From Patrik Sandberg’s article for Frieze:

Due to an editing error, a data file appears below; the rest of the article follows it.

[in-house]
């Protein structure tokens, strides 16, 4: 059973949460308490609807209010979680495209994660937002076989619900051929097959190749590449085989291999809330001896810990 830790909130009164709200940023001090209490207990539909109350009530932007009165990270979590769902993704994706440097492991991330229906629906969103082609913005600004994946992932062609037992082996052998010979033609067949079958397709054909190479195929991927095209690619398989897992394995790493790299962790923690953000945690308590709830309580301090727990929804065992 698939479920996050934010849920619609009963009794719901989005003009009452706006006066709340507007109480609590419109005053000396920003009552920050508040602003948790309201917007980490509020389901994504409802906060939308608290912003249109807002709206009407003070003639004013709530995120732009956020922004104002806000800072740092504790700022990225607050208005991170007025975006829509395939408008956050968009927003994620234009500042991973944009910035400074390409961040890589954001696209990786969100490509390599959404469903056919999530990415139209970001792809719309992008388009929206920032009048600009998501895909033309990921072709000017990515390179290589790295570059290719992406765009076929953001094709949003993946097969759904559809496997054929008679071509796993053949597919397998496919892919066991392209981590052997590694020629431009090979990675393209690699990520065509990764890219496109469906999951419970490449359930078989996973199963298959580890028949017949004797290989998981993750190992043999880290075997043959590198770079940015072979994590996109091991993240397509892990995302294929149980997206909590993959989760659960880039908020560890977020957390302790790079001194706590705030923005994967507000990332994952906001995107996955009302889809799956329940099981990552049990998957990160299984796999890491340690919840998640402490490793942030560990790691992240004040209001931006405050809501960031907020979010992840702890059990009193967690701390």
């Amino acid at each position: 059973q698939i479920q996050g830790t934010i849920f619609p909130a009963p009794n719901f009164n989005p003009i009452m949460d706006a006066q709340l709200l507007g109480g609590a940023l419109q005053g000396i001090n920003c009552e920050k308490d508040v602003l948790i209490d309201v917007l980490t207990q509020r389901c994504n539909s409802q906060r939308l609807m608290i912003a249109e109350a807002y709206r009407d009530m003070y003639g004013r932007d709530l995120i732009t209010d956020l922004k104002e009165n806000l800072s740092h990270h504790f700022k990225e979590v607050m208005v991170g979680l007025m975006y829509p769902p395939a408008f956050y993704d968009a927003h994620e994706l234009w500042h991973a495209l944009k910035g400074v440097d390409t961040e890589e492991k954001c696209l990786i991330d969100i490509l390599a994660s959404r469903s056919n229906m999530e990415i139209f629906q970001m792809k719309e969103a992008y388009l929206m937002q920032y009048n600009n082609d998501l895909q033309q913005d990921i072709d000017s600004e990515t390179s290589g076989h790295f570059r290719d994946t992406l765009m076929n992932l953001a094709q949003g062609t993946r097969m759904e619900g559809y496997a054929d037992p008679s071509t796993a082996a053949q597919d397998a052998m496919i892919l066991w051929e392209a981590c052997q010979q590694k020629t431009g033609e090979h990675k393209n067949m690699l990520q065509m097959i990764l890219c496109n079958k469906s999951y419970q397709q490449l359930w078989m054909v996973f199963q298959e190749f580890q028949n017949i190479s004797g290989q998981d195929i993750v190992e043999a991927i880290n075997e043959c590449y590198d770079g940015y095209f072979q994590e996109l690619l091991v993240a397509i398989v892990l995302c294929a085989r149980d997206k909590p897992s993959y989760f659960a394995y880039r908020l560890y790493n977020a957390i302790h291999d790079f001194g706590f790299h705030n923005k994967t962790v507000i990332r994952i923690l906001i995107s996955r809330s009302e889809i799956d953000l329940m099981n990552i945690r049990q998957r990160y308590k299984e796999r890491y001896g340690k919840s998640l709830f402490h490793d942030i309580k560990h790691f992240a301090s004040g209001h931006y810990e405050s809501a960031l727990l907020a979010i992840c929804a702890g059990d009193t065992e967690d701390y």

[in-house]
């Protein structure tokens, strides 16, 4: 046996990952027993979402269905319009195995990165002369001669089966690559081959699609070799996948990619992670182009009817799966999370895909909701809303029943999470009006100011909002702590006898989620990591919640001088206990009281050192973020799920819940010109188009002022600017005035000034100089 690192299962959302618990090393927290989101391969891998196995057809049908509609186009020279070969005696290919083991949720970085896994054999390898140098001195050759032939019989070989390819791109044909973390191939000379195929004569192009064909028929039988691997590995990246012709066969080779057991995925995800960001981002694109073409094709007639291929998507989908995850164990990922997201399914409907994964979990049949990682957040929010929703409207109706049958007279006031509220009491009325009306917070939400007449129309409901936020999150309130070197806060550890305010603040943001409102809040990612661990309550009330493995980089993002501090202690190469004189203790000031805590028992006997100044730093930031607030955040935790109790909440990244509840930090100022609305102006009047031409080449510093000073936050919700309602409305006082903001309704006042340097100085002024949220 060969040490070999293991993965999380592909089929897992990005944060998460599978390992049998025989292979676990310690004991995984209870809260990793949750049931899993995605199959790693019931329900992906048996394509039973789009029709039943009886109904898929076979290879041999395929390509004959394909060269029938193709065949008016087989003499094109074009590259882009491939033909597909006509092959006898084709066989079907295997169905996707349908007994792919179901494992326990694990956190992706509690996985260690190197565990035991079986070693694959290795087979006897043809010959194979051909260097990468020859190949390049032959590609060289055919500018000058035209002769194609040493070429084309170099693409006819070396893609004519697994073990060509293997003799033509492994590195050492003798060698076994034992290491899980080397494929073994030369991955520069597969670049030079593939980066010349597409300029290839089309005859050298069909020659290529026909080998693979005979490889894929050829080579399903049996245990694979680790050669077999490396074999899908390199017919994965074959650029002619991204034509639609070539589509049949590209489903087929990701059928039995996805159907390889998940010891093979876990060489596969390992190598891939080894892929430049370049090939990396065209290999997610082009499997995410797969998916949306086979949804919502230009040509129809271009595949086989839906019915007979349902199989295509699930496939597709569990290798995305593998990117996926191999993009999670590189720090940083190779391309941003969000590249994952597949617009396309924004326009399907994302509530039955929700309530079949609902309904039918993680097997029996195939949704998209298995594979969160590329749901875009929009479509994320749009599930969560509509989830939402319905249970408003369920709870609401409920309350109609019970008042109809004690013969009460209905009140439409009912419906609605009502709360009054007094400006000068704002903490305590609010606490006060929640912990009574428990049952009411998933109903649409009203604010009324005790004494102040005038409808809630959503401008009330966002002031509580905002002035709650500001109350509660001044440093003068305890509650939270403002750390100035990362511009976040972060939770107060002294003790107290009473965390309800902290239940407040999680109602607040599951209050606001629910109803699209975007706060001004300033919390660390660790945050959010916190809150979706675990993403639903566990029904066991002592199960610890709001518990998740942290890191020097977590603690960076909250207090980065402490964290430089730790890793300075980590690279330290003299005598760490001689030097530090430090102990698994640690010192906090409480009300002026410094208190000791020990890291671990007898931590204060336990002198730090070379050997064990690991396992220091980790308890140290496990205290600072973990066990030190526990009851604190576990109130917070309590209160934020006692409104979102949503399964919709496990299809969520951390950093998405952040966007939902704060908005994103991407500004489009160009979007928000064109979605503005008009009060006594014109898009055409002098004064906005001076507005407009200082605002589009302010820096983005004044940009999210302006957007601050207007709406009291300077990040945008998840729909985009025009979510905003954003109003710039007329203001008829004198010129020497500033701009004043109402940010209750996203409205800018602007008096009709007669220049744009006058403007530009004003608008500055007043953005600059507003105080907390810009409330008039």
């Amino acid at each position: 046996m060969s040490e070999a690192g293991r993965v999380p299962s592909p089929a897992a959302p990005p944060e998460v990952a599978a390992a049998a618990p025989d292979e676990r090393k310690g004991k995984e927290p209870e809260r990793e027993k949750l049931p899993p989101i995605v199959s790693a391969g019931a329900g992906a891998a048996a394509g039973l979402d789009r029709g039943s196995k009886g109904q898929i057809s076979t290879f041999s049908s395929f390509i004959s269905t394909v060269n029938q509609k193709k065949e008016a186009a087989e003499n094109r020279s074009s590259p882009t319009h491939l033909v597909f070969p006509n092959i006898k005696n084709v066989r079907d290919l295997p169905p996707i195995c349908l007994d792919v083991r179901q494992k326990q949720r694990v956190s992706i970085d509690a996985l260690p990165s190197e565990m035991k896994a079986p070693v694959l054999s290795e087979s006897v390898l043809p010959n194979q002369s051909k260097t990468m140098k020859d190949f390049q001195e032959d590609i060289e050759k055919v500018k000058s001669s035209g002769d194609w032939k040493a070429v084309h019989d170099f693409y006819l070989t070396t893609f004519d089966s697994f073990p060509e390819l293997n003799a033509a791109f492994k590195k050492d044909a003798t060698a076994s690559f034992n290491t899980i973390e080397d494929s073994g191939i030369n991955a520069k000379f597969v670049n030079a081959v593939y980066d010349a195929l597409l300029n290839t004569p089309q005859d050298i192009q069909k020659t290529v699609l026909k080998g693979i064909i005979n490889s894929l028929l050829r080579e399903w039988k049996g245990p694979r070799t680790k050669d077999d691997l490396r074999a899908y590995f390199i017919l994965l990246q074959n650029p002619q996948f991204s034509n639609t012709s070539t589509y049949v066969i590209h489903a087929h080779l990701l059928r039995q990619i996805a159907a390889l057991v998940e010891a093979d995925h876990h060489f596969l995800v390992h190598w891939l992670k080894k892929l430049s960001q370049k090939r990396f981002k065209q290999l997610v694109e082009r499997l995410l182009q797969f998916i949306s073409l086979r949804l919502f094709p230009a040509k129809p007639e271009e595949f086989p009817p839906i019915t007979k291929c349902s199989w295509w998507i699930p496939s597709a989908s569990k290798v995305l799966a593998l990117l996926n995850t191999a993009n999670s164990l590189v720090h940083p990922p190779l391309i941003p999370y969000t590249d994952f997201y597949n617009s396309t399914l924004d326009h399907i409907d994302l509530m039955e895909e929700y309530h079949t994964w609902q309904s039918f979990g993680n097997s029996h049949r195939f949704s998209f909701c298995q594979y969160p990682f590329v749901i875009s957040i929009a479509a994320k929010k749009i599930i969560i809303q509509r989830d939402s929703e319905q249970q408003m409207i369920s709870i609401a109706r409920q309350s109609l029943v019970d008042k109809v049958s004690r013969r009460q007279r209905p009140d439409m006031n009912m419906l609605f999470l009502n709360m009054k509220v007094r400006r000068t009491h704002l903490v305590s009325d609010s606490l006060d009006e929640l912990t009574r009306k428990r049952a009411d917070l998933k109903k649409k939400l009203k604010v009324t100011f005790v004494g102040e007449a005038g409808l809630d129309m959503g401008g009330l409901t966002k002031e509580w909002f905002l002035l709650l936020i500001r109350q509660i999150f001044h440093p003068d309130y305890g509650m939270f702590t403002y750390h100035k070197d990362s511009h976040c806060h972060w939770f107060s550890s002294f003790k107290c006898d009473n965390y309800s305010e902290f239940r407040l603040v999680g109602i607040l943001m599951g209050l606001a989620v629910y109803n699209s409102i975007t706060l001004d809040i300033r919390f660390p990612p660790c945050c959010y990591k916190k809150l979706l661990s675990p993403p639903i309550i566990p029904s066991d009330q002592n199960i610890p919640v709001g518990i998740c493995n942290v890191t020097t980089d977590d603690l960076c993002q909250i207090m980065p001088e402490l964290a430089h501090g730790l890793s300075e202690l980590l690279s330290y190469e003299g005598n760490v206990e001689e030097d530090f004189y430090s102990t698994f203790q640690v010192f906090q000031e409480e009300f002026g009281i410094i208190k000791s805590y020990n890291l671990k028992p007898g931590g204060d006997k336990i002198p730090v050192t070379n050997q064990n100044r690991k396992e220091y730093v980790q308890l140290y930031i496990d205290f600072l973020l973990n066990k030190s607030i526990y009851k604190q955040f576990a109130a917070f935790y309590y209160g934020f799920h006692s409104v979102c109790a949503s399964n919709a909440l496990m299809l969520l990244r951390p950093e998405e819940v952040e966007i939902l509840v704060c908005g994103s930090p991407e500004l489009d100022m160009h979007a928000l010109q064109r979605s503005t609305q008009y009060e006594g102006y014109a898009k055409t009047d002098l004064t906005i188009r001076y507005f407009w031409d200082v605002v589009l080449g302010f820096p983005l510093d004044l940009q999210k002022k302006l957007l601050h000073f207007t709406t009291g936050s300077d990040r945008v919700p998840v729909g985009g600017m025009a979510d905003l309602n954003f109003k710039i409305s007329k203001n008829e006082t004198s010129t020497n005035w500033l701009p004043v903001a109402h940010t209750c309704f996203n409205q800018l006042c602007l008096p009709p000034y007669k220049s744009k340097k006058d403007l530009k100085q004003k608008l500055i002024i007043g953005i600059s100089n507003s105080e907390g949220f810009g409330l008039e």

For gay men coming of age, discovering Jim’s work resembles, in both aspect and form, an archaeological dig that produces a glittering artefact from some ancient civilization. If adornment is a form of worship – from the Egyptian pharaohs in their tombs to Toddlers & Tiaras (2009–2016) – Jim’s religion would be homosexual lust: beauty, youth, hustlers and oral penetration. Based on the Ancient Greek myth, Pink Narcissus represents an allegory that is almost glib in its obviousness, about eroticism’s journey from innocence to abjection. Revolving around an androgynous catamite, played by real-life hustler Bobby Kendall, the film depicts Narcissus lounging in his pink apartment, entering a spellbinding fantasy of himself in various forms: as a matador in a hall of gilded mirrors, as a Roman slave boy, as an emperor and, ultimately, as the keeper of a harem of male dancers. He transitions from a hustler pleasing his johns to a john surrounded by hustlers. The film climaxes in a phantasmagorical manifestation of the Times Square neighbourhood on Jim’s doorstep. Ghouls copulate next to blood laboratories and dildo salesmen harangue passers-by alongside buskers, prostitutes and demonic clergymen. It’s a carnival of sexual horrors on the city streets that is meant to be juxtaposed as the pinnacle of depravity against the film’s more romanticized early scenes.

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